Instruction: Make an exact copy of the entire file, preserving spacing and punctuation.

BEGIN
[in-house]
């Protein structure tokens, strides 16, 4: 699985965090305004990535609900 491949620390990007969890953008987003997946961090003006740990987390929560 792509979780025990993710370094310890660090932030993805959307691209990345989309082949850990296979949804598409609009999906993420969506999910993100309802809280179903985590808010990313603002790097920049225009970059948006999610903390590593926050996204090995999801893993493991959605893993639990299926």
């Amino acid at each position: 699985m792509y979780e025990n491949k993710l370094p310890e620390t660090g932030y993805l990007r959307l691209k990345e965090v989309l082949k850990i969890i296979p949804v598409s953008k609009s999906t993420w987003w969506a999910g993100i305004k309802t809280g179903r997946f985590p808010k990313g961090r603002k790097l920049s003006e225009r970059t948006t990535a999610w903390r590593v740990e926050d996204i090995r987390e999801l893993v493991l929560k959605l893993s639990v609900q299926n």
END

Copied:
[in-house]
């Protein structure tokens, strides 16, 4: 699985965090305004990535609900 491949620390990007969890953008987003997946961090003006740990987390929560 792509979780025990993710370094310890660090932030993805959307691209990345989309082949850990296979949804598409609009999906993420969506999910993100309802809280179903985590808010990313603002790097920049225009970059948006999610903390590593926050996204090995999801893993493991959605893993639990299926």
């Amino acid at each position: 699985m792509y979780e025990n491949k993710l370094p310890e620390t660090g932030y993805l990007r959307l691209k990345e965090v989309l082949k850990i969890i296979p949804v598409s953008k609009s999906t993420w987003w969506a999910g993100i305004k309802t809280g179903r997946f985590p808010k990313g961090r603002k790097l920049s003006e225009r970059t948006t990535a999610w903390r590593v740990e926050d996204i090995r987390e999801l893993v493991l929560k959605l893993s639990v609900q299926n």